One morning this week, I met my father at the plaza in front of Yad Vashem.
I hadn’t been there in many years, but I had some research to do for a project that I was working on, and I couldn’t find the information I needed anywhere else. He also hadn’t been there recently, not since some years ago, when he worked as the CEO of the American Society for Yad Vashem. It was long overdue for both of us to come back.
There were already some tourist groups and soldiers gathering at the entrance to the museum. It is the week of Yom HaShoah, of course, so I wasn’t surprised that the area was buzzing with energy. We made our way down the stone corridor away from the noise and toward the archives and library, through the shaded archways and next to the overlook of the city. Jerusalem was blazing hot and bright, but we stepped into the cool reading room and settled ourselves in front of the books and computers.
We spent the next few hours deep in research, tracing the journeys of family members who lived extraordinary lives that were then brutally cut short in Auschwitz. Over the last few months, I have been ruminating over their experiences, many stories I had heard my whole life from my survivor grandparents, and new stories that I discovered by digging into the past.
For some reason, this year I could imagine their feelings more intensely, wondering what it was like to live in Prague during the invasion of the Nazis, the losses of all that was taken away from them. The losses of all who were taken from them. They had been living there for 400 years.
At one point in my research, I found an enormous book dedicated to the gas chambers and crematoria of Auschwitz, and my father and I simply shook our heads in disbelief.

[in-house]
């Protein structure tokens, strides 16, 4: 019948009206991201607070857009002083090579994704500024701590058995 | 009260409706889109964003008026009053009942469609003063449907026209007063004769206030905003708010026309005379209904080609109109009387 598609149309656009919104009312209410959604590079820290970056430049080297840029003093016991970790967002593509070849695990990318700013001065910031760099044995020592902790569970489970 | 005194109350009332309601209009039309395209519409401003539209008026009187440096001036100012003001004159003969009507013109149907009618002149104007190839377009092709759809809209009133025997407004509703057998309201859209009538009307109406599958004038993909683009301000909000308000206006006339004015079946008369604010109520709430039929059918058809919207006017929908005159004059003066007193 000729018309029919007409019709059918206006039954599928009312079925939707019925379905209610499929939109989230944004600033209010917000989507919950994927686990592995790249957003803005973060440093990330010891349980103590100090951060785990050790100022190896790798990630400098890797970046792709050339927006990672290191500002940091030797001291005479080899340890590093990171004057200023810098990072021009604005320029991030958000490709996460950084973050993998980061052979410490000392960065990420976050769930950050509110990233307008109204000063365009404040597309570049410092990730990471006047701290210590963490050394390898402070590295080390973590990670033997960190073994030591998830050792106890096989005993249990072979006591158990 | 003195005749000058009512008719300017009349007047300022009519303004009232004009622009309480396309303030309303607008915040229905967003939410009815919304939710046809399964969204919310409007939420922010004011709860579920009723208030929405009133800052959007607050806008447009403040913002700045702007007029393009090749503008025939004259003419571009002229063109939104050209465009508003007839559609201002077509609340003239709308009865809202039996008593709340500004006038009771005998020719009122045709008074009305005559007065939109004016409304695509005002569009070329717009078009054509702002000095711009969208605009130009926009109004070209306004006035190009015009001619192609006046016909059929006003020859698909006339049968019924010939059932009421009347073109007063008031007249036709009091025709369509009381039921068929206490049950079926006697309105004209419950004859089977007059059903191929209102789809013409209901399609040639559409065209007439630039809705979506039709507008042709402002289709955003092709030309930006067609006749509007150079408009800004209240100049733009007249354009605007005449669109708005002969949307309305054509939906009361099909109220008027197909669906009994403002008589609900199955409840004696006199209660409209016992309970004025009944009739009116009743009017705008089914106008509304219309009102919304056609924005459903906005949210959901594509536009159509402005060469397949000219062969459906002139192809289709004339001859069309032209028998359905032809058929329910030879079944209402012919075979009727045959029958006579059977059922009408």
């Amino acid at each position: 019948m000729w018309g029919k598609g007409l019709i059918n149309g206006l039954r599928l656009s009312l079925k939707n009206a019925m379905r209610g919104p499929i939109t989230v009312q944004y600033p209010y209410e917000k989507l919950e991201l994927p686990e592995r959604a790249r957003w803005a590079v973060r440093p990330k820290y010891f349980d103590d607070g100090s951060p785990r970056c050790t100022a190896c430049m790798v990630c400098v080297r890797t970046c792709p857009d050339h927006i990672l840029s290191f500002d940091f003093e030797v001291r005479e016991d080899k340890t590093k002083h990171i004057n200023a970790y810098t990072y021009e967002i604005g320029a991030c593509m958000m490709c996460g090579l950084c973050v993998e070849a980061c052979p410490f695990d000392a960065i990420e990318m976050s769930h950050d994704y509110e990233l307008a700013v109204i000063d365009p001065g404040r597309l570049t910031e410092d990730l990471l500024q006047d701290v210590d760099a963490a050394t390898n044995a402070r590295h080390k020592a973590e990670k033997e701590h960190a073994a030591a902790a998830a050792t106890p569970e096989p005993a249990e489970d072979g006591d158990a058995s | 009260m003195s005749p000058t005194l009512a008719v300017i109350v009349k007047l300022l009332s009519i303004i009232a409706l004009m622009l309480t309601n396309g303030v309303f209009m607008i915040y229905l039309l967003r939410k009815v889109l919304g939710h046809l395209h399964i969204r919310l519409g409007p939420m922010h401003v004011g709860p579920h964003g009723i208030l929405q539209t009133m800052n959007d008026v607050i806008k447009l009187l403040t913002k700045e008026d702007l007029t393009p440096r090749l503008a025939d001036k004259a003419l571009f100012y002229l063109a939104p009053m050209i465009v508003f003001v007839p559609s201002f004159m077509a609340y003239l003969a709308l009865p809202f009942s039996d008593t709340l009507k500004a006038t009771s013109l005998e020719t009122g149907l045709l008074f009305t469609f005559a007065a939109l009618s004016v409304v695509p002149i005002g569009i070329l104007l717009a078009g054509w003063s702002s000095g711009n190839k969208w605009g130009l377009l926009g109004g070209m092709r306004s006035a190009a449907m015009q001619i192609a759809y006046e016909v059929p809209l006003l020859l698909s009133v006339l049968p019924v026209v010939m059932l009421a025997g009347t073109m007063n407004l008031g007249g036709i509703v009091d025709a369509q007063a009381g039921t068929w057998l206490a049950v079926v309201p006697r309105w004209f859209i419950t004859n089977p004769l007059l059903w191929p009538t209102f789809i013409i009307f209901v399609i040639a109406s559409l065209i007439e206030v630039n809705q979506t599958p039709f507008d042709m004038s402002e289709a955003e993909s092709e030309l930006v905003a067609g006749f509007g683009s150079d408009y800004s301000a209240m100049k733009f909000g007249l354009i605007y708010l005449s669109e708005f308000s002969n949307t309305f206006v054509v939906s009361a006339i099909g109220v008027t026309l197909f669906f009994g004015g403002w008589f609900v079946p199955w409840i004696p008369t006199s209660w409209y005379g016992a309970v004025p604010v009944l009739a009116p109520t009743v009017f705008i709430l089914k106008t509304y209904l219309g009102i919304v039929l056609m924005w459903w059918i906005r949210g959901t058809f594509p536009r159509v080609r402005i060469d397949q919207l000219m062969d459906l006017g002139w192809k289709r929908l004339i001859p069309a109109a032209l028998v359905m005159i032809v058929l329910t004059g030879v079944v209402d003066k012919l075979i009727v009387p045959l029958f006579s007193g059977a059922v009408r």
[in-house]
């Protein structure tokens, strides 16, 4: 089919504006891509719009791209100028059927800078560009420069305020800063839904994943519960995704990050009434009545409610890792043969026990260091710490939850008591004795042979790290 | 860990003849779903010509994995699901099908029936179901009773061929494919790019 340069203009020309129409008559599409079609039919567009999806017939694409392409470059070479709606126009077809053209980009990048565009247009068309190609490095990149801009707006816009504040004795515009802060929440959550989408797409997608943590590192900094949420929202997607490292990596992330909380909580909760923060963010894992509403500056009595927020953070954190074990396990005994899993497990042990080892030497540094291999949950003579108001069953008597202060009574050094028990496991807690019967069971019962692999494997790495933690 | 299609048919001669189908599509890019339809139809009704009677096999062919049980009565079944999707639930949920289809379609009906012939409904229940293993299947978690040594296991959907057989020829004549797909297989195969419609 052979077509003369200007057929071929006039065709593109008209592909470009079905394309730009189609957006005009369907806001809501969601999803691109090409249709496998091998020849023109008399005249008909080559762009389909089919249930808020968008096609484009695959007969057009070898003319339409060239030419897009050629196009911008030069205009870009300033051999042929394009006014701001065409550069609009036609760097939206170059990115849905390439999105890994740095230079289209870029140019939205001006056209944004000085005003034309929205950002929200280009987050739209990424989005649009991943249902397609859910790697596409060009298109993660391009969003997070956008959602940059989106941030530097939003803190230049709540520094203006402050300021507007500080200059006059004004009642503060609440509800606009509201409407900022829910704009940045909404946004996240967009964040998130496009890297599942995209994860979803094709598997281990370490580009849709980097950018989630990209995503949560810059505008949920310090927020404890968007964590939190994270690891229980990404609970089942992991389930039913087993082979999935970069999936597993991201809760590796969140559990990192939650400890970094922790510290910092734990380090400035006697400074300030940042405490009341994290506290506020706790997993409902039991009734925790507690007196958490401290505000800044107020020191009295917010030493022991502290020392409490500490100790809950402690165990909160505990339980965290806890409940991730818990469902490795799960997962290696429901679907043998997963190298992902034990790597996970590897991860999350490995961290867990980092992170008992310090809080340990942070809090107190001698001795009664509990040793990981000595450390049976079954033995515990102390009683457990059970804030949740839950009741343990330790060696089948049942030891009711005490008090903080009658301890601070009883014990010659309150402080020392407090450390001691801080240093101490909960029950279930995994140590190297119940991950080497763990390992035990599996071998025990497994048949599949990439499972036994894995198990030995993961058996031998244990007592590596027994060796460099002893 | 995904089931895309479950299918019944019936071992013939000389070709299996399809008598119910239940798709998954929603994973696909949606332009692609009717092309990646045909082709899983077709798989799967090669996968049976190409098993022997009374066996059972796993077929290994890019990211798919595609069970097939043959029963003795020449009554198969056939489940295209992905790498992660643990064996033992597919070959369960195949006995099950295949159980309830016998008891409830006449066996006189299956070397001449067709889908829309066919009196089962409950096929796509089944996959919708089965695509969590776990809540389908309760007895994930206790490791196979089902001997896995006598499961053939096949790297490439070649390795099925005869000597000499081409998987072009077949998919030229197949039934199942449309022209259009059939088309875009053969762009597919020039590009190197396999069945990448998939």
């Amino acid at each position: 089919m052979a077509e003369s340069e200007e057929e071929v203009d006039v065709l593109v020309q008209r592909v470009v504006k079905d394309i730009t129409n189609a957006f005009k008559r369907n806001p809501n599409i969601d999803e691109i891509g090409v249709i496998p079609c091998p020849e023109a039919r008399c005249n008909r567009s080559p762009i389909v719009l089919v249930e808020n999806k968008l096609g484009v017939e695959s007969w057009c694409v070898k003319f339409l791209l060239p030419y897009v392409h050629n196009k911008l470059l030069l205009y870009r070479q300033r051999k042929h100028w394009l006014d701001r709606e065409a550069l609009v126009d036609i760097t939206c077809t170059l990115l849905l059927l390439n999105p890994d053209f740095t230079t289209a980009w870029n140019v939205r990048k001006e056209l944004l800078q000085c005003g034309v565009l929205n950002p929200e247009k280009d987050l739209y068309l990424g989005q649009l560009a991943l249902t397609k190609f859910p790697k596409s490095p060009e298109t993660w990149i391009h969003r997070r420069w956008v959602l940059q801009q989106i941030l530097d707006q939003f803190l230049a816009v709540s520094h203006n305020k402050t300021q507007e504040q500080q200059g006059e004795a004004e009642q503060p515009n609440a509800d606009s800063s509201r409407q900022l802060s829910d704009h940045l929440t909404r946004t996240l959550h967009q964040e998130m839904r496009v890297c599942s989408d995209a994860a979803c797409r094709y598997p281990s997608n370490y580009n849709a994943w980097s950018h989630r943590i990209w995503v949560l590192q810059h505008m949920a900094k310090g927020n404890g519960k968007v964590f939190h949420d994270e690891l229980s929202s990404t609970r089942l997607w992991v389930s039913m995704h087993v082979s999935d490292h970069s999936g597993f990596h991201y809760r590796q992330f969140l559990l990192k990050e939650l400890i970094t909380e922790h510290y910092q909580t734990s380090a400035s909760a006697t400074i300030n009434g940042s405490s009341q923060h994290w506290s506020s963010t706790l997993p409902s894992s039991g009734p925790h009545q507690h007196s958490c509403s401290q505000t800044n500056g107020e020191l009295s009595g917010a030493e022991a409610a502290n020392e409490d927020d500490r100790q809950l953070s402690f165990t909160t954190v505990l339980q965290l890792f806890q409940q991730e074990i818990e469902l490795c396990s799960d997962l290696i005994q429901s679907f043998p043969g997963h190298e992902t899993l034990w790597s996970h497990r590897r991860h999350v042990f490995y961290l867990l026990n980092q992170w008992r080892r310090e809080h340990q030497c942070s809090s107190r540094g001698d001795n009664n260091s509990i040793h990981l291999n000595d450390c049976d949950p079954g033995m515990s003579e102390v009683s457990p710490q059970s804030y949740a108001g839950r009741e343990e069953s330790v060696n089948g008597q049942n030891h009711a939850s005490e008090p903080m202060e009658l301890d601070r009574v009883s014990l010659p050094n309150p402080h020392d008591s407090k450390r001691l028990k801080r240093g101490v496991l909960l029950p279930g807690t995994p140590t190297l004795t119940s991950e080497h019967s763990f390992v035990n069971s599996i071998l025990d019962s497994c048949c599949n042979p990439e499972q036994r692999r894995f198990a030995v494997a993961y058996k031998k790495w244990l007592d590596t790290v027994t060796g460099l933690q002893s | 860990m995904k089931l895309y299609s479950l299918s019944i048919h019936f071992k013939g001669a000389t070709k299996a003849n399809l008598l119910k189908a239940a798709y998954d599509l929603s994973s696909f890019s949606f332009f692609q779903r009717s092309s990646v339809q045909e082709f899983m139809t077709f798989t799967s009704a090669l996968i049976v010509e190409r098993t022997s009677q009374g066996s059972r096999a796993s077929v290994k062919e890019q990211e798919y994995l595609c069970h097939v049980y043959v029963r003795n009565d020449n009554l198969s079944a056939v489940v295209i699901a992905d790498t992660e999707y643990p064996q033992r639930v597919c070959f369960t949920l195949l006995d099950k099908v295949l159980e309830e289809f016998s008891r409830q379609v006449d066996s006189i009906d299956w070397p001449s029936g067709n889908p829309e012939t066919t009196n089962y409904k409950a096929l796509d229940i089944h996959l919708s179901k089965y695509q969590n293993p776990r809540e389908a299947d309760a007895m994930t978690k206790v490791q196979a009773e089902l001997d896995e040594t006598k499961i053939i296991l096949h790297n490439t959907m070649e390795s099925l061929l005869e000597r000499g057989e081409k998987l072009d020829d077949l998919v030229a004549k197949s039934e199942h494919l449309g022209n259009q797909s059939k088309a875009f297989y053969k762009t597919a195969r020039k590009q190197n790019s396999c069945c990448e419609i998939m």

I find that the older I get, the more painful it is to imagine. My own life is (thankfully) such a stark contrast. Yet somehow, I feel as though I identify with my lost family more deeply and more soundly than I ever have before. This year, I read the stories of my family who perished in the Shoah with more outrage and distress than ever; I related to the fear they must have felt more than I ever had before, yet somehow it felt even more outrageous and impossible.
When my first level of research was complete, my father and I sat in front of the Yad Vashem names database and typed in the names that we could remember of people who came before us. Name after name came up on the screen — names from stories we had heard. Towns and cities that had played host to our family for generations, obliterated. Names that were too close to our own, followed by the label: MURDERED. Sometimes there was a picture. Other times a testimony. Mostly, just a record of death.
There wasn’t much to say. We just kept typing, entering name after name.
But there we were, a father and daughter, sitting in Jerusalem, remembering those who had been murdered because they were Jews. Keeping the memories of our family alive. Which surely speaks the volumes we couldn’t.